How do you choose your first fly rod

Question: I’m relatively new to fly fishing and want to buy my first “good” fly rod for the upcoming season. There are hundreds of models on the market, so how can I help make sure I get the right one for me?

Fly Rods

Answer: The most important words in that question are the last two: “for me.” A guy who works at one of the country’s busiest fly shops once told me that 99 percent of his rod-buying customers come through the door with their minds already made up. There are many reasons for this—they want the same rod as their favorite celebrity, a buddy told them what to buy, or they did research on the Internet. But this is a terrible way to prepare yourself to drop a good chunk of change, especially since you might not end up with a rod that works for you.

There’s really no such thing as an objectively “best” fly rod because all such judgments are subjective, taking into consideration the talent, experience, and prejudices of the individual caster. So, rule #1 is Don’t take anyone else’s word that a rod is right for you. This is your choice and yours alone. That said, follow these steps to increase the odds that you’ll find a rod to fit your skill level, fishing style, and tastes.

  1. Take a casting lesson. The better caster you are, the better you’ll be able to make different fly rods perform well.
  2. Determine how much you’re willing to spend, and focus on the rods in that range, rather than wasting your time drooling over rods you can’t afford.
  3. Think about the fishing situations in which you’ll be using the rod, and then consider which kinds of rods and actions are best suited for the task.
  4. Go to a specialty fly shop and cast a whole bunch of rods. Bring your own reel, loaded with the line and leader you’ll be fishing with. (Unless you plan on buying those, as well.)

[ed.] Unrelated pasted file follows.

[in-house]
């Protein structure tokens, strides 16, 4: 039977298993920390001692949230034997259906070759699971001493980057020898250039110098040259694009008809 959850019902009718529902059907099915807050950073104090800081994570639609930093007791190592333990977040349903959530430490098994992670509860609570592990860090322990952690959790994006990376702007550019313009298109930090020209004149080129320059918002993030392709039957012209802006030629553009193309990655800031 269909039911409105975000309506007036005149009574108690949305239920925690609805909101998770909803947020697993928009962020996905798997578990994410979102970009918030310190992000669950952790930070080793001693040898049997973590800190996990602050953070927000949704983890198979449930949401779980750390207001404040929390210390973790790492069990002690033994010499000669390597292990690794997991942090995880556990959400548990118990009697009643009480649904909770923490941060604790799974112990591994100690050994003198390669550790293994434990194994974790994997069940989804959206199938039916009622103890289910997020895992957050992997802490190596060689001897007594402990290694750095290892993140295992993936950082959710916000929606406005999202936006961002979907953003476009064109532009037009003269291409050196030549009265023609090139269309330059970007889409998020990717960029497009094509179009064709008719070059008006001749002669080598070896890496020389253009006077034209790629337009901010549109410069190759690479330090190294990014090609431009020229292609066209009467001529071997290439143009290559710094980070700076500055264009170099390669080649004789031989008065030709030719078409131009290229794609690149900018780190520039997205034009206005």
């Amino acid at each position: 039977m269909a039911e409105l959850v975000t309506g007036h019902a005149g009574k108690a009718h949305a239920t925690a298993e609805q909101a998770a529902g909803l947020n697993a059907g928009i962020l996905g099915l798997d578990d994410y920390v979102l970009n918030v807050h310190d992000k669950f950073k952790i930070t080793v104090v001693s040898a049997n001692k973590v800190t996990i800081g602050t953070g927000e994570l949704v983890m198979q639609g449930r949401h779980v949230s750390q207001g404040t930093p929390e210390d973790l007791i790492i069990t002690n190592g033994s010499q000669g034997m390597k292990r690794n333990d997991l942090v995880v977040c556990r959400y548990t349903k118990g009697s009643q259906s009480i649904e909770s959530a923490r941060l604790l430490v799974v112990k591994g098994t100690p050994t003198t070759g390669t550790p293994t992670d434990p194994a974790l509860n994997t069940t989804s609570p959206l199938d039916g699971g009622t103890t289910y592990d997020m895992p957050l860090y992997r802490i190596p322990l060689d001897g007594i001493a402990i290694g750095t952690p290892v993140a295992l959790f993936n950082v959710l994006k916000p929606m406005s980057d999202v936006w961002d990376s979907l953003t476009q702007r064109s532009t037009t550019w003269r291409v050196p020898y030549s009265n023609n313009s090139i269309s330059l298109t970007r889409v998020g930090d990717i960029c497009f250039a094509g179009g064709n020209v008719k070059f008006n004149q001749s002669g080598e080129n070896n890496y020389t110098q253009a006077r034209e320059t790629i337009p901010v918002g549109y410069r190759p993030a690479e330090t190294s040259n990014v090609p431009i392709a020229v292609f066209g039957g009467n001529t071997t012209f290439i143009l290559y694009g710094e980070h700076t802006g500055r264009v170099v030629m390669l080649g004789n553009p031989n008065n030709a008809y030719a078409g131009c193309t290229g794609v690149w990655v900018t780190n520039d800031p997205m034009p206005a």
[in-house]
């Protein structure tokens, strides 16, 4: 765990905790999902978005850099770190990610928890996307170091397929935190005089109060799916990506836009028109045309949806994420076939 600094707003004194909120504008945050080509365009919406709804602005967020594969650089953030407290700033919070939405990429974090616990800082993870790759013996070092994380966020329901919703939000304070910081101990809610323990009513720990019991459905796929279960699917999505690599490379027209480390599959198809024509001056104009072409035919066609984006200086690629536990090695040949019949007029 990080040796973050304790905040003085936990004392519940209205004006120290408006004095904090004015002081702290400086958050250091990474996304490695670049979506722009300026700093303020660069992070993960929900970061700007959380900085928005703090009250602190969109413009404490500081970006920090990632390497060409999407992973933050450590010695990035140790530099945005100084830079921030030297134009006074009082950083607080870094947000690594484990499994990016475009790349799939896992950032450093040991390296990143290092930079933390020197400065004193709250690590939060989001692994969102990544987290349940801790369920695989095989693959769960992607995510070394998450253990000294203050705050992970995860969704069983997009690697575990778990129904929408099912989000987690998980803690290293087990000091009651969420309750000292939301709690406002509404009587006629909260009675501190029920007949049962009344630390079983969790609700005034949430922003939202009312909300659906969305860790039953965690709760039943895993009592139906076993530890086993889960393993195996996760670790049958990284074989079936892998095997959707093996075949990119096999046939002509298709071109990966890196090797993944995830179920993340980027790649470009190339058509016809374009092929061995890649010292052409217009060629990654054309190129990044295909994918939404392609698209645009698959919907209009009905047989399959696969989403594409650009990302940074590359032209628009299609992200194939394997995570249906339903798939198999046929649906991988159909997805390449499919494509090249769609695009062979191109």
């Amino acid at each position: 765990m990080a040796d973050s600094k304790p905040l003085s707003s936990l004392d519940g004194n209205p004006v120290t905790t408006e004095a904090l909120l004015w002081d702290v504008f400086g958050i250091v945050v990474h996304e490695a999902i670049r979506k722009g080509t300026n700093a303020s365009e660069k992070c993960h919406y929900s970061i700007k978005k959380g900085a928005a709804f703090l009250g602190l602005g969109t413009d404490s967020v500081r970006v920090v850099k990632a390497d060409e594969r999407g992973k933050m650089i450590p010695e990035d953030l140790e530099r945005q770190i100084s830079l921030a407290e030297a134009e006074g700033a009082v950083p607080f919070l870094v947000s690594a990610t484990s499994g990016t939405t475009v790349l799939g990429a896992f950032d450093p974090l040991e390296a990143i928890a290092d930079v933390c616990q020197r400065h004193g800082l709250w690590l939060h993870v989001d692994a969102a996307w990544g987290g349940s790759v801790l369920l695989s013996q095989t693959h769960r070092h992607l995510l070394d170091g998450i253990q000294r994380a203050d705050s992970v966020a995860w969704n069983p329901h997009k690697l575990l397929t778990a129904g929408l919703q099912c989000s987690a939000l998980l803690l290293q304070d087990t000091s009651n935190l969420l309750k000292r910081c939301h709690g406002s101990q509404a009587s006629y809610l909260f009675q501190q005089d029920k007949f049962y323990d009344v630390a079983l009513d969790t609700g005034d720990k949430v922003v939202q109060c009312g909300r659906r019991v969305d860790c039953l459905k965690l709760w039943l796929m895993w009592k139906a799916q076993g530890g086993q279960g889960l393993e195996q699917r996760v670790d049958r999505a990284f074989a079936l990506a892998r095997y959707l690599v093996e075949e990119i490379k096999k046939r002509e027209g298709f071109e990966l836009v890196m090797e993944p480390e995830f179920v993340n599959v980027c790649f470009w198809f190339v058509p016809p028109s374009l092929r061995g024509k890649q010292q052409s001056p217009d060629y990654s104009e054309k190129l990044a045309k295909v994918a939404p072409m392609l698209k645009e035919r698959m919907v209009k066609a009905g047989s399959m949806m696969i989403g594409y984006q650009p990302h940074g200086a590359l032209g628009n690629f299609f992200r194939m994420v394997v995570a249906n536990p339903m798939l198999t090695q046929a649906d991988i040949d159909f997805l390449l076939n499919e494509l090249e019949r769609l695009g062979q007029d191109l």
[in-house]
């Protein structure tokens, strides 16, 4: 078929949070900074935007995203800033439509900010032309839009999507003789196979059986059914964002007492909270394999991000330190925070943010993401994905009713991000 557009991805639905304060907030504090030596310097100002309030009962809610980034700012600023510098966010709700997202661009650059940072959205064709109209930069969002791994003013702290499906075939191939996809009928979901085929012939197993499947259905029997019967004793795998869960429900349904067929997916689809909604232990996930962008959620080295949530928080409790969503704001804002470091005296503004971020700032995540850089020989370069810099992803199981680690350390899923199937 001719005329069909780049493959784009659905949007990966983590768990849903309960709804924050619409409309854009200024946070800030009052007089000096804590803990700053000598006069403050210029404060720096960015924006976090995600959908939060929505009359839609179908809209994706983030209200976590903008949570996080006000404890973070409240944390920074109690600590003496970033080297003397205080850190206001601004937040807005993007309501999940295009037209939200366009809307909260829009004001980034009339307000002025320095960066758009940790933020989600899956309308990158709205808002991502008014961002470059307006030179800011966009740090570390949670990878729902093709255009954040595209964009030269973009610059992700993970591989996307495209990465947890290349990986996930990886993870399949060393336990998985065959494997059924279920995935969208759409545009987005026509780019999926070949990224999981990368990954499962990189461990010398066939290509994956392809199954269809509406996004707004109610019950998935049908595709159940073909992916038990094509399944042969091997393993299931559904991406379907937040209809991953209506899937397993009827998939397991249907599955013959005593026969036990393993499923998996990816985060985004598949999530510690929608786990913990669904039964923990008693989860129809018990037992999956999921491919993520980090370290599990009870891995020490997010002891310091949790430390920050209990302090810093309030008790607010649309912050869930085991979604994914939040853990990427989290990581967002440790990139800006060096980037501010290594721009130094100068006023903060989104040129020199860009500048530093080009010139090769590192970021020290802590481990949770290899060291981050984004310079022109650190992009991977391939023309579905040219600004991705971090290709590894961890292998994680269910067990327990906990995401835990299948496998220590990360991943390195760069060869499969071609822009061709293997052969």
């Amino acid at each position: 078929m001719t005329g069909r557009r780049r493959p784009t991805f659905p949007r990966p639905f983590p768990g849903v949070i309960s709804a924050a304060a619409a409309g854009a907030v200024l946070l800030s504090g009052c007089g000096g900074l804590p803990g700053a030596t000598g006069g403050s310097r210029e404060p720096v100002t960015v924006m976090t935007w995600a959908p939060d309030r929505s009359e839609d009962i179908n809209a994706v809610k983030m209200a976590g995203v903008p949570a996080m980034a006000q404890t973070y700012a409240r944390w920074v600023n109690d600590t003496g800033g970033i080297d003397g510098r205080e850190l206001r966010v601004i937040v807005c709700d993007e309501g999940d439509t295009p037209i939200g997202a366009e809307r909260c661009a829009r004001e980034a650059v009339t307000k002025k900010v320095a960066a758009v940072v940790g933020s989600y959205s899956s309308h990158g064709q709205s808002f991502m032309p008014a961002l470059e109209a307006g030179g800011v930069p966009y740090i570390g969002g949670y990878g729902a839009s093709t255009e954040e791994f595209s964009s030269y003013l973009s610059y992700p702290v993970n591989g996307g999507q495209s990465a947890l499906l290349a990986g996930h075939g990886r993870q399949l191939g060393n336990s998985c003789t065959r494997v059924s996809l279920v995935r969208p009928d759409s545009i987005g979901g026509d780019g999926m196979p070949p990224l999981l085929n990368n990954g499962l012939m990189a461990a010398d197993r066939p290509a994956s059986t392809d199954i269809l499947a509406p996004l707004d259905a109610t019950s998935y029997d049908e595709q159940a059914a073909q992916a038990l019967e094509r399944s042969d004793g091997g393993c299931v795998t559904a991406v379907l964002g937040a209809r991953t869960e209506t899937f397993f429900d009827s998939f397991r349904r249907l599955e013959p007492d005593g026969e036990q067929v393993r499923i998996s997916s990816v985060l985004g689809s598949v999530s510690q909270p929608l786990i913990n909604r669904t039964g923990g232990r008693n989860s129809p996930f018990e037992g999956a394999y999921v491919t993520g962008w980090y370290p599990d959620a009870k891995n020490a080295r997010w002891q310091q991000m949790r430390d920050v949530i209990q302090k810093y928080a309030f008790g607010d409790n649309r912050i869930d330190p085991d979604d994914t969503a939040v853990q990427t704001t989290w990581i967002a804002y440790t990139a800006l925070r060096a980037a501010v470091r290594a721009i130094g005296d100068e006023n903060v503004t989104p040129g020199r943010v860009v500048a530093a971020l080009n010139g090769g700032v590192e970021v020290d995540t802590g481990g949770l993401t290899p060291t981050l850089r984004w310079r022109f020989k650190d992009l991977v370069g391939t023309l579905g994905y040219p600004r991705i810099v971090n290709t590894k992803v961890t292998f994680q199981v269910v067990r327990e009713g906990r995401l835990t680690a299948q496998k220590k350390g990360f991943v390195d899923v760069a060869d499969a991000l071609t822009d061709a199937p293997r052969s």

5. Ask the advice of the experts in the shop, or bring an experienced fly fisherman with you. Their experience can help you determine the right length, line weight, and action.
  6. Cast the rods at your normal fishing distances; don’t just pick the one that you can cast the farthest. For instance, if you are a small-stream brook-trout angler, look for the rod that casts and feels best at 10 to 30 feet. Don’t be wowed by the stick that lets you throw the whole fly line in the parking lot.
  7. Once you’ve narrowed the field down to a few candidates, then you can let your more trivial personal preferences—whether you prefer a certain color, fine components, a rod company, or grip style—run wild.

Let me repeat that the only way to find the right rod for you is to cast a lot of rods.Fly shops are far and away the best places for anglers to learn about rods and get expert advice. But you have to be willing to listen and learn. And the few extra dollars you’ll spend at the fly shop—instead of getting the rod online—will pay off whenever you need advice in the future.


10 Things to Do When you Can’t Go Fishing


1.  Tie Flies.  This one is a no brainer so I’ll get it out of the way early.  For most of us who tie, this will be the first thing we’ll think of.  But I’d like to make a suggestion.  Instead of simply restocking your staple patterns (which can feel like a chore), try something different.  Maybe experiment with a new material, new hooks, different colors, or different styles of flies.  You’ve already had your plans dashed, so why not turn it into an opportunity to take an adventure rather than doing housekeeping?  If you don’t tie, this might be a great opportunity to start.  Head down to your local fly shop and see what you’ll need to get started.  But if tying just isn’t for you, read on…